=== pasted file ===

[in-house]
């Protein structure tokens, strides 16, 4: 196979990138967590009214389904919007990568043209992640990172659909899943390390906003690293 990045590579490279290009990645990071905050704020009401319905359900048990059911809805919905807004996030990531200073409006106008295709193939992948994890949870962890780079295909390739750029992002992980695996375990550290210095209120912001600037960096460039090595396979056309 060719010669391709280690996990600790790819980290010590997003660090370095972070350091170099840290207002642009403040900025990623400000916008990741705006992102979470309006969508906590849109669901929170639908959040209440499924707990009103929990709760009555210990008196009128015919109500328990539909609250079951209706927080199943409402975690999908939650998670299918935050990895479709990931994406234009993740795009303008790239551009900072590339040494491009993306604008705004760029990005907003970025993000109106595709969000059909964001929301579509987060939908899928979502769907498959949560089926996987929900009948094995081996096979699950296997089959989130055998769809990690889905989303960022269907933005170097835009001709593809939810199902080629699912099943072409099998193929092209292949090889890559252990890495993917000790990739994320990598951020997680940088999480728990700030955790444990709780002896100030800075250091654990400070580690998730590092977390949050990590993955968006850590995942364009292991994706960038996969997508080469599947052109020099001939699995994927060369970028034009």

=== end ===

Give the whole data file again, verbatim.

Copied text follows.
[in-house]
């Protein structure tokens, strides 16, 4: 196979990138967590009214389904919007990568043209992640990172659909899943390390906003690293 990045590579490279290009990645990071905050704020009401319905359900048990059911809805919905807004996030990531200073409006106008295709193939992948994890949870962890780079295909390739750029992002992980695996375990550290210095209120912001600037960096460039090595396979056309 060719010669391709280690996990600790790819980290010590997003660090370095972070350091170099840290207002642009403040900025990623400000916008990741705006992102979470309006969508906590849109669901929170639908959040209440499924707990009103929990709760009555210990008196009128015919109500328990539909609250079951209706927080199943409402975690999908939650998670299918935050990895479709990931994406234009993740795009303008790239551009900072590339040494491009993306604008705004760029990005907003970025993000109106595709969000059909964001929301579509987060939908899928979502769907498959949560089926996987929900009948094995081996096979699950296997089959989130055998769809990690889905989303960022269907933005170097835009001709593809939810199902080629699912099943072409099998193929092209292949090889890559252990890495993917000790990739994320990598951020997680940088999480728990700030955790444990709780002896100030800075250091654990400070580690998730590092977390949050990590993955968006850590995942364009292991994706960038996969997508080469599947052109020099001939699995994927060369970028034009």